Long INterspersed Element-1 (LINE-1 or L1) is the only autonomously active, transposable element in the human genome. L1 sequences comprise approximately 17 % of the human genome, but only the evolutionarily recent, human-specific subfamily is retrotransposition competent. The L1 promoter has a bidirectional orientation containing a sense promoter that drives the transcription of two proteins required for retrotransposition and an antisense promoter. The L1 antisense promoter can drive transcription of chimeric transcripts: 5′ L1 antisense sequences spliced to the exons of neighboring genes.The impact of L1 antisense promoter activity on cellular transcriptomes is poorly understood. To investigate this, we analyzed GenBank ESTs for messenger RNAs that initiate in the L1 antisense promoter. We identified 988 putative L1 antisense chimeric transcripts, 911 of which have not been previously reported. These appear to be alternative genic transcripts, sense-oriented with respect to gene and initiating near, but typically downstream of, the gene transcriptional start site. In multiple cell lines, L1 antisense promoters display enrichment for YY1 transcription factor and histone modifications associated with active promoters. Global run-on sequencing data support the activity of the L1 antisense promoter. We independently detected 124 L1 antisense chimeric transcripts using long read Pacific Biosciences RNA-seq data. Furthermore, we validated four chimeric transcripts by quantitative RT-PCR and Sanger sequencing and demonstrated that they are readily detectable in many normal human tissues.We present a comprehensive characterization of human L1 antisense promoter-driven transcripts and provide substantial evidence that they are transcribed in a variety of human cell-types. Our findings reveal a new wide-reaching aspect of L1 biology by identifying antisense transcripts affecting as many as 4 % of all human genes.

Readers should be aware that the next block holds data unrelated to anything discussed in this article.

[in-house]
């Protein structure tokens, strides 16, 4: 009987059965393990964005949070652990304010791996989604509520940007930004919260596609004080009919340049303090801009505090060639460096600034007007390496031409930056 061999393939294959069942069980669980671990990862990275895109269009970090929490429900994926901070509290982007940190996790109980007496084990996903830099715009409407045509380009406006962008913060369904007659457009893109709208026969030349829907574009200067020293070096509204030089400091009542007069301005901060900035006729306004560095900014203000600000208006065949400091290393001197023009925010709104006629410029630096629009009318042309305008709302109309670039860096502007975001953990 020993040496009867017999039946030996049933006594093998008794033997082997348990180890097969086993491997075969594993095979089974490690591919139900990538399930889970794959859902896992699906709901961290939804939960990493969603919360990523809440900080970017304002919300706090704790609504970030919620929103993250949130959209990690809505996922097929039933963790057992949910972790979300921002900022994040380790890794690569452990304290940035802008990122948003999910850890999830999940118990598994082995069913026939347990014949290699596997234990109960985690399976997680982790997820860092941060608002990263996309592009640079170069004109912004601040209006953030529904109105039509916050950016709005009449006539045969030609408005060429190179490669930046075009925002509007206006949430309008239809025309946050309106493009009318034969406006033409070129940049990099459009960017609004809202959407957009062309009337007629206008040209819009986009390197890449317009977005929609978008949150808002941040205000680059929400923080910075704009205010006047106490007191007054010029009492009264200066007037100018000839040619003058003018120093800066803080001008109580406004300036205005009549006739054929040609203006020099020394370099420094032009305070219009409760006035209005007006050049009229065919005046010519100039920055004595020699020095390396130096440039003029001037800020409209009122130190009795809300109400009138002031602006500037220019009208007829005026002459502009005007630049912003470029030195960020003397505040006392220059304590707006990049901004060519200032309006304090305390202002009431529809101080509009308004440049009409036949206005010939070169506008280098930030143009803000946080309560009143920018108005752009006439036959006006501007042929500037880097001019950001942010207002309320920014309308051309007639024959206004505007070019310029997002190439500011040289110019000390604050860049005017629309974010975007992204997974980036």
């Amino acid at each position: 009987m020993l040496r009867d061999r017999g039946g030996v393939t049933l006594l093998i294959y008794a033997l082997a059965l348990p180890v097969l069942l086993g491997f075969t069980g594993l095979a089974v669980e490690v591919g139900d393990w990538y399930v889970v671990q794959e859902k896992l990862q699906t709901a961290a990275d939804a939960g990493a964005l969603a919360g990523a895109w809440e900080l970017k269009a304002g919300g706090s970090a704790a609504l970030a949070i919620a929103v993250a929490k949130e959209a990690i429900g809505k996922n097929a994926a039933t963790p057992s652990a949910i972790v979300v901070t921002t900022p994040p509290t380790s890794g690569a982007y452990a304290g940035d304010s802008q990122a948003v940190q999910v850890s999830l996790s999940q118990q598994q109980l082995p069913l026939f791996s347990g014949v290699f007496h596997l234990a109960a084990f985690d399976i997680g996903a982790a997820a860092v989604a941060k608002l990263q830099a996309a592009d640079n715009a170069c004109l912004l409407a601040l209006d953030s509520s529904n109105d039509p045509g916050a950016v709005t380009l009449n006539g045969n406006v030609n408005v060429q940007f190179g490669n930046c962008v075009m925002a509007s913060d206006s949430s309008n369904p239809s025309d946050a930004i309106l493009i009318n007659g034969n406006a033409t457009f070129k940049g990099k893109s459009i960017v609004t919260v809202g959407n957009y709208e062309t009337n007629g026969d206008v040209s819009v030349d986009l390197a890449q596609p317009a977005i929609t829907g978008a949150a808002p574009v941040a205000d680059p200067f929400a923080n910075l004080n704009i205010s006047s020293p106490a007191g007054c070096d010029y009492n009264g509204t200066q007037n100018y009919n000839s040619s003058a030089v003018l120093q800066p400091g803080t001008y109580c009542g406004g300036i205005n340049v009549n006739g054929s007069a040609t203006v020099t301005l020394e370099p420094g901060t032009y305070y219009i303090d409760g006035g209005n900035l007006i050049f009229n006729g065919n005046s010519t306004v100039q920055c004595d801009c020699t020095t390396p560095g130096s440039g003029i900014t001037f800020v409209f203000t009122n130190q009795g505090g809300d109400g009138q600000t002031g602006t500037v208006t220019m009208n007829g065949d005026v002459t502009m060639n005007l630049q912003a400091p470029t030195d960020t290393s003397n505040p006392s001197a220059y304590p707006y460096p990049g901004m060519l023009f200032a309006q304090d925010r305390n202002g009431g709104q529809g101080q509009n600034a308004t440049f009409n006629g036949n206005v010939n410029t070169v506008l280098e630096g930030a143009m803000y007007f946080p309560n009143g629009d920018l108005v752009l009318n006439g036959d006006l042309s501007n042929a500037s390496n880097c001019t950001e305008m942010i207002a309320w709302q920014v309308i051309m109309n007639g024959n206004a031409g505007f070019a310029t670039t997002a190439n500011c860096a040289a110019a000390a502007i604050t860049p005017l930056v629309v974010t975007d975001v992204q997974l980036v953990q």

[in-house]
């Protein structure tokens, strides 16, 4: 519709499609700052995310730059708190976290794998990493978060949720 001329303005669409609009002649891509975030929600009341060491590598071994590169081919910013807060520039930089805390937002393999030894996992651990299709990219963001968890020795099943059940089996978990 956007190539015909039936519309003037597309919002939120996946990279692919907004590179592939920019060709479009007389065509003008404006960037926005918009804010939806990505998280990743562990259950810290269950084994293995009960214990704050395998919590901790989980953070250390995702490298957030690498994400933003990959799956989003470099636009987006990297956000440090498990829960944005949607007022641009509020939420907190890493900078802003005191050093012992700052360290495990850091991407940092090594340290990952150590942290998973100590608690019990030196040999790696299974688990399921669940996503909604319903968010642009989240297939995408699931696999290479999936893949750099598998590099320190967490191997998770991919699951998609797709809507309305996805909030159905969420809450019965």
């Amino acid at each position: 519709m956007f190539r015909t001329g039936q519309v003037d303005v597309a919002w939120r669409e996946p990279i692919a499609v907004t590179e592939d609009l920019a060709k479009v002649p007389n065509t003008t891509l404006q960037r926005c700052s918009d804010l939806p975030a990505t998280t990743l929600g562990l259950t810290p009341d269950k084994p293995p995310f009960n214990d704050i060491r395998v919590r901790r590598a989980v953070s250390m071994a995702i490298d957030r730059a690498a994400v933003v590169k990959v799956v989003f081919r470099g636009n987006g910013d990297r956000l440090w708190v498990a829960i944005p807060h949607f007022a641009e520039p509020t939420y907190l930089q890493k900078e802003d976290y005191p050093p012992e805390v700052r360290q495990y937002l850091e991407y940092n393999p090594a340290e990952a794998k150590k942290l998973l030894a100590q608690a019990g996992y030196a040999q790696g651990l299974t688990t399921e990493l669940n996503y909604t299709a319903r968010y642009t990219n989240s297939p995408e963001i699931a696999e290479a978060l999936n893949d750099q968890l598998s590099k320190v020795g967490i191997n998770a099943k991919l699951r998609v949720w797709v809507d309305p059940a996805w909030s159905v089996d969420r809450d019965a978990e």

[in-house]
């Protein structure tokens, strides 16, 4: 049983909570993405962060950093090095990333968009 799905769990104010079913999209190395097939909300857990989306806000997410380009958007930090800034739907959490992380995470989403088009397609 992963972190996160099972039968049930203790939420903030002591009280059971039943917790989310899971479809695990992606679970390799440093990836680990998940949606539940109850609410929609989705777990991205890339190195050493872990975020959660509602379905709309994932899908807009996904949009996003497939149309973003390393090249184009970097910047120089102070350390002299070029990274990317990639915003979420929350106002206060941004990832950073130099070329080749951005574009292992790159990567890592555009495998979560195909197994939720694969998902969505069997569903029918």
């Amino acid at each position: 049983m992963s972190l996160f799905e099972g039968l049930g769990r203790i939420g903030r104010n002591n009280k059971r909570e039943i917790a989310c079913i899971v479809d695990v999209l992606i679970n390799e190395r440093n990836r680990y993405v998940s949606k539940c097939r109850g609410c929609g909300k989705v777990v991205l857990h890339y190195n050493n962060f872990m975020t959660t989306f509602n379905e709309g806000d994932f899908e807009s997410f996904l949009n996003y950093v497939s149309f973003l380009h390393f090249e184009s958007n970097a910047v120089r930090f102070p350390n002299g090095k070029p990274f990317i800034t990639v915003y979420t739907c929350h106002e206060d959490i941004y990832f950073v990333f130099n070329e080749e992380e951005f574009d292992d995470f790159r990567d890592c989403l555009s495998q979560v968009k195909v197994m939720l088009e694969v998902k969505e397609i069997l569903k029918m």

September 22, 2019  |  

Transcriptional fates of human-specific segmental duplications in brain.

Despite the importance of duplicate genes for evolutionary adaptation, accurate gene annotation is often incomplete, incorrect, or lacking in regions of segmental duplication. We developed an approach combining long-read sequencing and hybridization capture to yield full-length transcript information and confidently distinguish between nearly identical genes/paralogs. We used biotinylated probes to enrich for full-length cDNA from duplicated regions, which were then amplified, size-fractionated, and sequenced using single-molecule, long-read sequencing technology, permitting us to distinguish between highly identical genes by virtue of multiple paralogous sequence variants. We examined 19 gene families as expressed in developing and adult human brain, selected for their high sequence identity (average >99%) and overlap with human-specific segmental duplications (SDs). We characterized the transcriptional differences between related paralogs to better understand the birth-death process of duplicate genes and particularly how the process leads to gene innovation. In 48% of the cases, we find that the expressed duplicates have changed substantially from their ancestral models due to novel sites of transcription initiation, splicing, and polyadenylation, as well as fusion transcripts that connect duplication-derived exons with neighboring genes. We detect unannotated open reading frames in genes currently annotated as pseudogenes, while relegating other duplicates to nonfunctional status. Our method significantly improves gene annotation, specifically defining full-length transcripts, isoforms, and open reading frames for new genes in highly identical SDs. The approach will be more broadly applicable to genes in structurally complex regions of other genomes where the duplication process creates novel genes important for adaptive traits.© 2018 Dougherty et al.; Published by Cold Spring Harbor Laboratory Press.